Jimbo and others have asked me what I think of the surveillance in Windows 10, and whether its worth holding off upgrading to preserve privacy. In a nutshell, while reporters have likely sensationalised the story, there are still legitimate concerns about what Microsoft is collecting, how they are, and why the built-in mechanisms for opting out of tracking are ineffective in their stated purpose.
Which is why I was relieved to see someone tackle it with Wireshark, the network traffic sniffing tool. Writing for ZDNet, Simon Bisson commented:
“Without unencrypting the telemetry packets Microsoft receives, we’re not going to know exactly what data it receives.”
Therein lies the rub.
Of those packets only 182 contained data, with 134KB transferred to Microsoft. In two hours there were only 1586 packets, with 382 containing data, and 262KB of data transferred. [..]
“But they’re small and relatively infrequent, so are unlikely to be packed with your personal data.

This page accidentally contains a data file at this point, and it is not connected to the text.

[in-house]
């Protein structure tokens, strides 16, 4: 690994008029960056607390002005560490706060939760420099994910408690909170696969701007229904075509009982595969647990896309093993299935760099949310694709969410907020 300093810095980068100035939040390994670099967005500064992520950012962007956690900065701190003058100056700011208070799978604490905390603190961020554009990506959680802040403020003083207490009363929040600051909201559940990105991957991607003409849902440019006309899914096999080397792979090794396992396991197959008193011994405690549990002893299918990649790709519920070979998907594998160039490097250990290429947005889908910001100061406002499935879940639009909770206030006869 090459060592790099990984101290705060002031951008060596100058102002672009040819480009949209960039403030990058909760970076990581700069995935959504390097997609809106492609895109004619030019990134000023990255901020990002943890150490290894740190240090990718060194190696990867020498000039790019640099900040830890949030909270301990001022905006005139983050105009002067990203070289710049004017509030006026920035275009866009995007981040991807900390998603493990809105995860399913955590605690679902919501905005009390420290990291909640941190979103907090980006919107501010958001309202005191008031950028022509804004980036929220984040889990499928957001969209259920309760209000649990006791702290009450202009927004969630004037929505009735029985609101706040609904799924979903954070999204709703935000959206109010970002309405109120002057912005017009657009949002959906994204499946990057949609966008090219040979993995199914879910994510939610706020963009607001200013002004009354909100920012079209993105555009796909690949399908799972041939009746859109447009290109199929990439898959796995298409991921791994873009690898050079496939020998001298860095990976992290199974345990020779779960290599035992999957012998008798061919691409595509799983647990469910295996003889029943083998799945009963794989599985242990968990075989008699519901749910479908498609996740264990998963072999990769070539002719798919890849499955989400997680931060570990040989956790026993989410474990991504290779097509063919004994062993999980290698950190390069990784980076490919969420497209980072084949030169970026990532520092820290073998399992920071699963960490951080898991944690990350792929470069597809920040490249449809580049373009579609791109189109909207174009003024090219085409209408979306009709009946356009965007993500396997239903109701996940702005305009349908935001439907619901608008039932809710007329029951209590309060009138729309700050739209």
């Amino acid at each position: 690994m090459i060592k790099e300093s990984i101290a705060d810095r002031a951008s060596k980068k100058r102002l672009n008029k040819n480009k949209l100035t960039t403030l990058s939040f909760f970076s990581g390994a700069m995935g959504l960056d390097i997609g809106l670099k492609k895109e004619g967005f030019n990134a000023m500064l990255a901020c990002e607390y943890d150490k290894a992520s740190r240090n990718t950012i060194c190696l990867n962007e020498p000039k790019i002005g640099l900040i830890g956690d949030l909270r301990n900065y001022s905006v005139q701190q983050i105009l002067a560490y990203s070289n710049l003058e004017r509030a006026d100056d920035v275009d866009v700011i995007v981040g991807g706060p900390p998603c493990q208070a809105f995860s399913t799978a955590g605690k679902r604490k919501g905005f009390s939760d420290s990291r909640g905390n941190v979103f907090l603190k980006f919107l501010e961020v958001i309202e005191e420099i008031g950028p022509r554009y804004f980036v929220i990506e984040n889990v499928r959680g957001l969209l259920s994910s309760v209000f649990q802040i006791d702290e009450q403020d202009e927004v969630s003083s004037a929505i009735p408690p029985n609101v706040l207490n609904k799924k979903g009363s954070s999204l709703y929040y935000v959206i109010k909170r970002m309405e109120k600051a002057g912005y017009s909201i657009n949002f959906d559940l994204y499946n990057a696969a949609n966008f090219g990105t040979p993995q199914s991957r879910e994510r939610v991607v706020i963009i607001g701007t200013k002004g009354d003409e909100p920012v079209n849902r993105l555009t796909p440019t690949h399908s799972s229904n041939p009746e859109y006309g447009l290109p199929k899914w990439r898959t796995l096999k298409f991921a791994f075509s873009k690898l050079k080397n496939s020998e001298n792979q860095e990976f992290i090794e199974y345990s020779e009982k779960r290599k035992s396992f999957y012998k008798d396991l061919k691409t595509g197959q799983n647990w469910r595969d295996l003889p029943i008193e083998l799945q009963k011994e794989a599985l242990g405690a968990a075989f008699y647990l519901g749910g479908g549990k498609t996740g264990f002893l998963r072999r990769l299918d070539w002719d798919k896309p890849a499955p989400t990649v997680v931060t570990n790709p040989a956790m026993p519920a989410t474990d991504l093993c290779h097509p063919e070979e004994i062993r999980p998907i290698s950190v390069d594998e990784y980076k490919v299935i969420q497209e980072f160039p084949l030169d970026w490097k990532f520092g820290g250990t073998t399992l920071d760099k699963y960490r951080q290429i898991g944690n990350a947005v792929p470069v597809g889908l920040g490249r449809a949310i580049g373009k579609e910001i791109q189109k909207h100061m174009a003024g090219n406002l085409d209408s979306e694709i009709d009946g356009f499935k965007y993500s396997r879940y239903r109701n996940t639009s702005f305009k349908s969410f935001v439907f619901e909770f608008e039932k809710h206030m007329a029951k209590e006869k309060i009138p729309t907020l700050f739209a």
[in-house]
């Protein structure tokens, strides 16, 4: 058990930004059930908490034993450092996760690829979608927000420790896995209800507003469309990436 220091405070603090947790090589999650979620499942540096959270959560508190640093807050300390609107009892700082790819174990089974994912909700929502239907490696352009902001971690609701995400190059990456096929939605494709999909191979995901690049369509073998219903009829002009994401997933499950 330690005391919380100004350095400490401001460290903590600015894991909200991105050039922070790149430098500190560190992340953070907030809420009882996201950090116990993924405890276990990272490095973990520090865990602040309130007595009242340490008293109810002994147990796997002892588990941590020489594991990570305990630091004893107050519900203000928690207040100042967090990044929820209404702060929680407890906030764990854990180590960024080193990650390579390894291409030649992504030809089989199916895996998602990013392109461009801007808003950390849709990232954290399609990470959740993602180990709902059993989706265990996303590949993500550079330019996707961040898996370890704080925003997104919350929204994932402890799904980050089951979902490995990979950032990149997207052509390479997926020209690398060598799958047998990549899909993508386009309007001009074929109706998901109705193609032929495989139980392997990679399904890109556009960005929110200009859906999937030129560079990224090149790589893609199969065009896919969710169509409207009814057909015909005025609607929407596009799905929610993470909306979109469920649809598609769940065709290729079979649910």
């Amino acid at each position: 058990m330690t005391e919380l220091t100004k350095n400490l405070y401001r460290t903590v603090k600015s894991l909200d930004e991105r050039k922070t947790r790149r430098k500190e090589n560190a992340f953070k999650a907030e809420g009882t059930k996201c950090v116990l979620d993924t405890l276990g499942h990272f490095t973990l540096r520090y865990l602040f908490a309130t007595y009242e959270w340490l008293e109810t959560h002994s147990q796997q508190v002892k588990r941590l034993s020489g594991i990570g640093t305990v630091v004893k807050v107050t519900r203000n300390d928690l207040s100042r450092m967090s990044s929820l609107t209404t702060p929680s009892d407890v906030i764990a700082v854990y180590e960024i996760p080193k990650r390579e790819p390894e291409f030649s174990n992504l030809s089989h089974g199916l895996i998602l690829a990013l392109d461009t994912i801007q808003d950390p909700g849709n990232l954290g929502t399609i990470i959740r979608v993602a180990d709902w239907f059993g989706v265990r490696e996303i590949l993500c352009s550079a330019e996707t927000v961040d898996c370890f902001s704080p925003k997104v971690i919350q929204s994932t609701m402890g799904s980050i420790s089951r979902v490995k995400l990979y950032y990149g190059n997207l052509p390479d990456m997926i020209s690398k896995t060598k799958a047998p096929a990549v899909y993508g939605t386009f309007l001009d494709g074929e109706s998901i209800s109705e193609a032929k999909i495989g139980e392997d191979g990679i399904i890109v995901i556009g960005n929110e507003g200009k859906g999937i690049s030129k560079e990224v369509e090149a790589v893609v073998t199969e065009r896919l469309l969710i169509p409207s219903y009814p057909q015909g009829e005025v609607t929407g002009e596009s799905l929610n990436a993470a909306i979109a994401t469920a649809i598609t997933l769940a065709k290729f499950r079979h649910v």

With respect, this is specious. There’s no reason to believe size will protect you from having personally-identifiable information transmitted. 262KB represents a significant chunk of text, and exponentially more when compressed.
So what did I learn? With free tools and a spreadsheet, it’s easy to get a clear picture of what network traffic is going through a machine.
What the traffic contains is another story.
I’m glad with the amount of media attention this is garnering. There needs to be serious pushback against this kind of data collection to let companies know such actions aren’t acceptable. And don’t for a moment think this is isolated to Redmond, as much as my anti-Microsoft teenage-self would like to think. That-was a lot-of-hyphens.
We should applaud journalists who use technical tools to support arguments, but caution is key. At best, they could be accused of drawing premature conclusions from incomplete data. At worst, deliberate obfuscation.